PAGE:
As the firestorm over its handling of the Benghazi consulate attack only increases, the administration is trying to divert attention to amped-up terrorism-fighting efforts in Libya’s North African neighbor.
Secretary of State Hillary Clinton met with Algerian President Abdelaziz Bouteflika in Algiers today to put a “strong bilateral relationship” on display before Clinton traveled on to the Balkans.
“We had an excellent Strategic Dialogue on a number of issues just last week in Washington,” Clinton said in remarks after their morning meeting today, referencing the first-ever summit between the two governments.
“And we had an in-depth discussion of the region, particularly the situation in Mali. I very much appreciated the president’s analysis, based on his long experience, as to the many complicated factors that have to be addressed to deal with the internal insecurity in Mali and the terrorist and drug trafficking threat that is posed to the region and beyond,” she continued.
“And we have agreed to continue with in-depth expert discussions, to work together bilaterally and with the region – along with the United Nations, and the African Union, and ECOWAS – to determine the most effective approaches that we should be taking.”
President since 1999, Bouteflika has been able to survive the Arab Spring despite protests against a poor job market, government corruption, and the regime’s crackdowns on free speech.
Algeria is also home to one of the groups that works against the Obama administration’s “al Qaeda is on the run” meme: Al-Qaeda in the Islamic Maghreb, which possibly has ties to the militants who killed four Americans at the consulate.
As Clinton indicated, the trip was largely intended to push African-led military action in Mali, where militants with ties to al-Qaeda have seized the majority of the north. The crisis was mentioned a handful of times by Mitt Romney in last week’s presidential debate.
A push from the administration on Mali, along with a well-publicized show of camaraderie with Algeria, might serve a couple of purposes for the White House: trying to reinvigorate its meme of being tough on Islamic terrorism while it’s being blasted for not pinning the blame on terrorism in Benghazi, and shifting the battleground for this renewed fight away from Libya (which will spur memories of the failure) itself while remaining in the region.
Adding to the theory of seeking reconciliation over Benghazi, Clinton also held remarks today with staff and families of the U.S. embassy in Algiers.
The U.S. ambassador to Algeria, Henry Ensher, gushed over Clinton as “the best secretary of State I’ve ever worked for or hope to work for” in his 30-year career.
“You also know that diplomacy is inherently risky in today’s world. There are so many – unfortunately, so many people and organizations and forces that don’t want people to learn to understand each other better, who don’t want people to live peacefully together, who just don’t understand that we’re all here doing the best we can, and we need to help each other,” Clinton said in a shout-out to the Algerian staff at the embassy, the closest she came to referencing the violence next door. “And I think that what you do in diplomacy and outreach sends that message every single day.”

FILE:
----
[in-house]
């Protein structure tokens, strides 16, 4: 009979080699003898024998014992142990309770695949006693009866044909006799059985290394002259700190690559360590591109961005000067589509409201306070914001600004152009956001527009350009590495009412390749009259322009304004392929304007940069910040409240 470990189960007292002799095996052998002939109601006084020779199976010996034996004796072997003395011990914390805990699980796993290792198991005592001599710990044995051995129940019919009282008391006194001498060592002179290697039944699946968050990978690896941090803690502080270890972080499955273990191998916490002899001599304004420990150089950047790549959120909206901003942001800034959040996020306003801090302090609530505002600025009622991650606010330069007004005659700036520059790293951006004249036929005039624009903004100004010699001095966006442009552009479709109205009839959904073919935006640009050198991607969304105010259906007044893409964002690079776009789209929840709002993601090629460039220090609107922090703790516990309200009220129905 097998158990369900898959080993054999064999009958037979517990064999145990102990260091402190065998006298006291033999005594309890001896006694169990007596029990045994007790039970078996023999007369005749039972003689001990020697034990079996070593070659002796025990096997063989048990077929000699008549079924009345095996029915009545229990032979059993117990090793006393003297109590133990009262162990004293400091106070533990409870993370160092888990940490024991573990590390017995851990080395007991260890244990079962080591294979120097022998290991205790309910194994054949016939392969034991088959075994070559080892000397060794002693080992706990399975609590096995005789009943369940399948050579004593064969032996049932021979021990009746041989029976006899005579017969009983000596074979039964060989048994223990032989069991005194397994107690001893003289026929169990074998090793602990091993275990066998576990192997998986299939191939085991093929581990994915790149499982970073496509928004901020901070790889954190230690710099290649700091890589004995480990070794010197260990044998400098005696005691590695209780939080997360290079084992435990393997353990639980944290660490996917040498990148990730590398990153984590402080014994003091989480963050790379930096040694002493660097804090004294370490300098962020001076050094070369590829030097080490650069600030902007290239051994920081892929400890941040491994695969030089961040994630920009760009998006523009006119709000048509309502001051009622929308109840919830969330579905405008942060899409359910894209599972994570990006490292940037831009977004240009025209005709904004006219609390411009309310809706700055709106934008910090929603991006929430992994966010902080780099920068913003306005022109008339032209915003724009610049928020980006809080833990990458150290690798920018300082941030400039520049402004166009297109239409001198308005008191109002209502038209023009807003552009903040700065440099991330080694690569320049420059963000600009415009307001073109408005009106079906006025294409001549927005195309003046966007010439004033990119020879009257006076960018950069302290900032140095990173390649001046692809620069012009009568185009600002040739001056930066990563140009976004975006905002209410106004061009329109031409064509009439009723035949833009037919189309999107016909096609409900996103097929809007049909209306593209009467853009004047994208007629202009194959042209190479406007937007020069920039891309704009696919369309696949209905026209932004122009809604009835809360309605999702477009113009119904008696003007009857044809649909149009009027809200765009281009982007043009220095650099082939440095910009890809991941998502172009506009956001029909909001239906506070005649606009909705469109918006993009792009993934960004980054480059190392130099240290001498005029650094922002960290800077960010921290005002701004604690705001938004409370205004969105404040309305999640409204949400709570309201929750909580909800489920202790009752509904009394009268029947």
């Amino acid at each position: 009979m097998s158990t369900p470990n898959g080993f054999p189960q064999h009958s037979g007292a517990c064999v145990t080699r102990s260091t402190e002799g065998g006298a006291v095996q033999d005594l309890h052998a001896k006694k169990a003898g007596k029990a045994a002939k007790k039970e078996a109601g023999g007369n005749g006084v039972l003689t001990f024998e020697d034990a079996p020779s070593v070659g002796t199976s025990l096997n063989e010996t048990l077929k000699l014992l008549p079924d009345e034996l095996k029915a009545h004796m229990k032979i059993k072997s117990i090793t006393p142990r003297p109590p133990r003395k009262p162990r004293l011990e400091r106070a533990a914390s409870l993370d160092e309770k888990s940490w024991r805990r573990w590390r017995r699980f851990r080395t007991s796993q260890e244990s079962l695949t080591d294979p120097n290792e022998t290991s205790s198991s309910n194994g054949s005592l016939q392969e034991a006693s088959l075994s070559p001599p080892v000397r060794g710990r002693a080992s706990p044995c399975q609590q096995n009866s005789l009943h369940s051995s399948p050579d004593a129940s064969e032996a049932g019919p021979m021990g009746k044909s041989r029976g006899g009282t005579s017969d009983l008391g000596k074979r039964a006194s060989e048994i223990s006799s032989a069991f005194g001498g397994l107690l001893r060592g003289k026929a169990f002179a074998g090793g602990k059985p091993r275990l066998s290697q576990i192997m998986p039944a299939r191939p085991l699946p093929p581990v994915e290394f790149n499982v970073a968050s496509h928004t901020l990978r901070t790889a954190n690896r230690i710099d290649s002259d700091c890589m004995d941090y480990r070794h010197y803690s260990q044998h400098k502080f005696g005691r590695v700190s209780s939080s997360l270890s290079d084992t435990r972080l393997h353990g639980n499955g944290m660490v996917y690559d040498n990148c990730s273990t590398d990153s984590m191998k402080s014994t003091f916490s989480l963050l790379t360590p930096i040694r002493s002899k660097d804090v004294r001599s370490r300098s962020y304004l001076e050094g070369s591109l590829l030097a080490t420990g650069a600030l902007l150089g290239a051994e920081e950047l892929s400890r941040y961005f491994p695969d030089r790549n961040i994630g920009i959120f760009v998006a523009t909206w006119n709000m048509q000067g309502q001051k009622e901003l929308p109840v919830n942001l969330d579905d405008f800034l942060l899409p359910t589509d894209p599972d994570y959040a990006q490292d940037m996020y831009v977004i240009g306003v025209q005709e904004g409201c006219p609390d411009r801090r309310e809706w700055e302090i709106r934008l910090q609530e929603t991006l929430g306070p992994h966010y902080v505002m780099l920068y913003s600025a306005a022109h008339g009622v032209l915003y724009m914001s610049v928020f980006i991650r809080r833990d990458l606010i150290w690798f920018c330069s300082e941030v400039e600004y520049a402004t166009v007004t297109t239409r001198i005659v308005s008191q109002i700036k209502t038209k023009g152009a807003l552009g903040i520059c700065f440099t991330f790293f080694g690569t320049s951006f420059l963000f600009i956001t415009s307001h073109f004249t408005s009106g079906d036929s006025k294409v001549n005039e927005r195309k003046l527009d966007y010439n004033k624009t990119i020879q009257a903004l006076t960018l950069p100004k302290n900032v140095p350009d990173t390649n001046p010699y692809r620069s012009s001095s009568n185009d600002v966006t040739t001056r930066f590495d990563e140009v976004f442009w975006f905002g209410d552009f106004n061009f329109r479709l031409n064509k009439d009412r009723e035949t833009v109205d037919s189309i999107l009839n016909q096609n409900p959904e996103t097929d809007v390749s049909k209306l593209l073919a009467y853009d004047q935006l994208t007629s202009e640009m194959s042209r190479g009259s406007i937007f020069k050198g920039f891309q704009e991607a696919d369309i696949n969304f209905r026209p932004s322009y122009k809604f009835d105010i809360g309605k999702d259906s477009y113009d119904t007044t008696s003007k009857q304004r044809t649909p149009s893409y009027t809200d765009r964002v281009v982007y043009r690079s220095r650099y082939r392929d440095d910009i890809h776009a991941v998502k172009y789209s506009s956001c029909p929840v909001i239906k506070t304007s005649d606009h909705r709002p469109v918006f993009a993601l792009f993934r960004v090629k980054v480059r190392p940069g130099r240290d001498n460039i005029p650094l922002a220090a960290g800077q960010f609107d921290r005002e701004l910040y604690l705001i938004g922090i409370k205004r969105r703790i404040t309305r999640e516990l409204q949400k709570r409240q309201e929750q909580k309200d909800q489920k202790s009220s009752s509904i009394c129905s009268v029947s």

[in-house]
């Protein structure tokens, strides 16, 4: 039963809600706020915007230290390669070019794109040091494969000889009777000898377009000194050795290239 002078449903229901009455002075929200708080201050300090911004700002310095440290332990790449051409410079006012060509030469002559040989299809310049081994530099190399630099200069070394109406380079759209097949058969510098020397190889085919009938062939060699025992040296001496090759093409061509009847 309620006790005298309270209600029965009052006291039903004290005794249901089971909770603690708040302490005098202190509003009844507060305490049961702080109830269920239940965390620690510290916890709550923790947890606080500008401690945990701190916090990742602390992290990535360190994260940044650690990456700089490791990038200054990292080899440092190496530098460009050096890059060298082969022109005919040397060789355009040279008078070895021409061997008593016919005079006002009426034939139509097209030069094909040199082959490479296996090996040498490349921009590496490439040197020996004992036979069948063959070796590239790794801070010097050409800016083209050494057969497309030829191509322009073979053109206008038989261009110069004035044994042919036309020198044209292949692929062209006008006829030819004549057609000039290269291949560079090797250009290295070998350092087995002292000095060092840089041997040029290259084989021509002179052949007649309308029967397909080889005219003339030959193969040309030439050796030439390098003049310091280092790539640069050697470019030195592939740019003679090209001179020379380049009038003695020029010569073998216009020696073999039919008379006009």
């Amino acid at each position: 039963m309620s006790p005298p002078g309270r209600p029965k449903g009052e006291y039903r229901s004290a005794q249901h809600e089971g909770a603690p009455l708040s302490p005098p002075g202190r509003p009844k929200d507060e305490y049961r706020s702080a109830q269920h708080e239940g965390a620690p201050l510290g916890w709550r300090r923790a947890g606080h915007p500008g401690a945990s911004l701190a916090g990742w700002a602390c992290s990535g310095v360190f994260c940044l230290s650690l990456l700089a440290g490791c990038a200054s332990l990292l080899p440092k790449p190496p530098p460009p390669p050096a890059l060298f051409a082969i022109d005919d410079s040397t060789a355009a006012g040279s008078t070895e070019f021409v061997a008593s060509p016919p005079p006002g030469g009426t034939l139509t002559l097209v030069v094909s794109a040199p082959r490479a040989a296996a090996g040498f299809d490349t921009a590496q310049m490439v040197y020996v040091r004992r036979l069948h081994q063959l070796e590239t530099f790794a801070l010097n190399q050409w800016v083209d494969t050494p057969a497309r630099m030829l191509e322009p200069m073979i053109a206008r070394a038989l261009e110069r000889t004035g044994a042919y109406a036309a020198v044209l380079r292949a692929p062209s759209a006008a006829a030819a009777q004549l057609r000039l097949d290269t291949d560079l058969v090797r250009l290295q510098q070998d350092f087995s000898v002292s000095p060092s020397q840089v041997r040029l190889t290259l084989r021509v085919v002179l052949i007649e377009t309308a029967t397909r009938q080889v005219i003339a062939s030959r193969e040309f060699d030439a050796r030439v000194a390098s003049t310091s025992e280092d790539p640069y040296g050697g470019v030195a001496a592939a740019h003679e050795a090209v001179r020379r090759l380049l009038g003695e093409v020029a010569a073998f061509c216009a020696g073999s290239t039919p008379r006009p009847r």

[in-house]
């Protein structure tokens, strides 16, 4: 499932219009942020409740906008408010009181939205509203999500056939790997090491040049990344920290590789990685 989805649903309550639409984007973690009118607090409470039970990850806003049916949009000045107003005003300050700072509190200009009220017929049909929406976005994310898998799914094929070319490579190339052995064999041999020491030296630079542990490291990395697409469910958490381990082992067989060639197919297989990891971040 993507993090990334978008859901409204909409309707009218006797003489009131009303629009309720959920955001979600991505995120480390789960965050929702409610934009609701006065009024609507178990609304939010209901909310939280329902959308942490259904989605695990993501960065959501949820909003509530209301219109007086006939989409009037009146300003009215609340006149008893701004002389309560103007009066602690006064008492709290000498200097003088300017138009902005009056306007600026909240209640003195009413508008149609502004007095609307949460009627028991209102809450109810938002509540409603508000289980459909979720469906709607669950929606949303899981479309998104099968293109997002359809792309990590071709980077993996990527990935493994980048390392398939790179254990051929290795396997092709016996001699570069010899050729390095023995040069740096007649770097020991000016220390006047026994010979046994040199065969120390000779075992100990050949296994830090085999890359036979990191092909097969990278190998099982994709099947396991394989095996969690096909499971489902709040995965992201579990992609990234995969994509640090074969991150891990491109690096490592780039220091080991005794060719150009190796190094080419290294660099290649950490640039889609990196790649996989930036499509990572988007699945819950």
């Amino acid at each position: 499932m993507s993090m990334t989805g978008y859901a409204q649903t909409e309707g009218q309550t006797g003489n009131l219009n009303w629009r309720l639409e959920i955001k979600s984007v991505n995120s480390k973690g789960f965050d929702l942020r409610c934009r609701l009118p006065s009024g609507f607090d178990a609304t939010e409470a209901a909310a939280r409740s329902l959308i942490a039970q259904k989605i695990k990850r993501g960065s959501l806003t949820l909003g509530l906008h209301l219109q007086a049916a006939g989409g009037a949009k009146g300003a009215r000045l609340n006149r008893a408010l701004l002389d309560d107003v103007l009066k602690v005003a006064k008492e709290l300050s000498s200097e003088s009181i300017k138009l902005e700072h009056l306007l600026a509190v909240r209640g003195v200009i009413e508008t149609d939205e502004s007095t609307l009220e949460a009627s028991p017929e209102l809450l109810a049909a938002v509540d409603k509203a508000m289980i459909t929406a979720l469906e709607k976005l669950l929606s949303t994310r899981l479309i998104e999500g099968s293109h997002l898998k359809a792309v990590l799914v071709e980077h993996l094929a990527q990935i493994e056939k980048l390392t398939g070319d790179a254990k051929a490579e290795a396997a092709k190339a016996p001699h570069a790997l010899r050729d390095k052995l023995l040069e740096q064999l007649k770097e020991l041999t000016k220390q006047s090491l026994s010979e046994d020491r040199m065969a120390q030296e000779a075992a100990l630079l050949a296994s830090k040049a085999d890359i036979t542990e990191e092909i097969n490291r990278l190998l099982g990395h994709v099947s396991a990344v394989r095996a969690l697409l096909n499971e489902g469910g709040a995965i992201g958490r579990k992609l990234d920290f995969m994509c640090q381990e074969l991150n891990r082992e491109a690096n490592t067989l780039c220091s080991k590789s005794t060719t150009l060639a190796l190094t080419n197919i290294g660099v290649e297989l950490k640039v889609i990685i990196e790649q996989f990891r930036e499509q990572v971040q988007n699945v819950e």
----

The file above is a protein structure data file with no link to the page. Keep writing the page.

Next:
“It’s safe to say that counterterrorism has been a critical prism through which the Algerian-U.S. bilateral relationship has been developing for some time,” a senior State Department official told reporters on background on the way to Algiers. “When the administration came into office, it was evident that we had a natural affinity with Algeria and we had a shared concern about al-Qaeda in the Islamic Maghreb.”
The administration provided a background briefing to reporters after today’s talks, too, which consisted of a 90-minute meeting followed by a two-hour lunch.
“Virtually the entire meeting portion focused on our counterterrorism cooperation and Mali, and they agreed that we need to now work together to build on our existing strong U.S.-Algerian counterterrorism cooperation to work together against the problems that are being exported from Mali and to help Bamako and ECOWAS with the AU and the UN support as well deal with the security threats inside of Mali,” a senior State Department official said. “The Secretary made reference a number of times to the regional leadership Algeria displays in counterterrorism.”
The official said Clinton thanked Bouteflika “for the very strong security support that we had for our Embassy around September 11 and afterwards.”
“Algeria was another place where extremists tried to stir up trouble against our Embassy and were unsuccessful,” the official added.
The State Department issued an “emergency message” for U.S. citizens the day after the Libya assault, warning that “groups, via different social media websites, are calling for demonstrations in front of the U.S. Embassy beginning at 12:00 p.m. local time today to protest a range of issues.”
While not specifically mentioning the anti-Muhammed video originally blamed in the Benghazi attack, the notice also didn’t warn U.S. citizens of terrorist activity in the region.
Benghazi — and even the presidential election in a matter of days — was outshadowed by coverage of Hurricane Sandy today.
“I tell you, I’m going to fight every step of the way to just make sure that the truth surfaces and, thus far, that has not happened,” Rep. Jason Chaffetz (R-Utah), a member of the House Oversight and Government Reform Committee, said today on Fox.
While Clinton may have tried to deflect the criticism with diplomacy, President Obama said in an interview aired today on MSNBC he takes “offense” at “some suggestion in any way we haven’t tried to make sure that the American public knew as information was coming in what we believed happened” on Sept. 11 in Benghazi.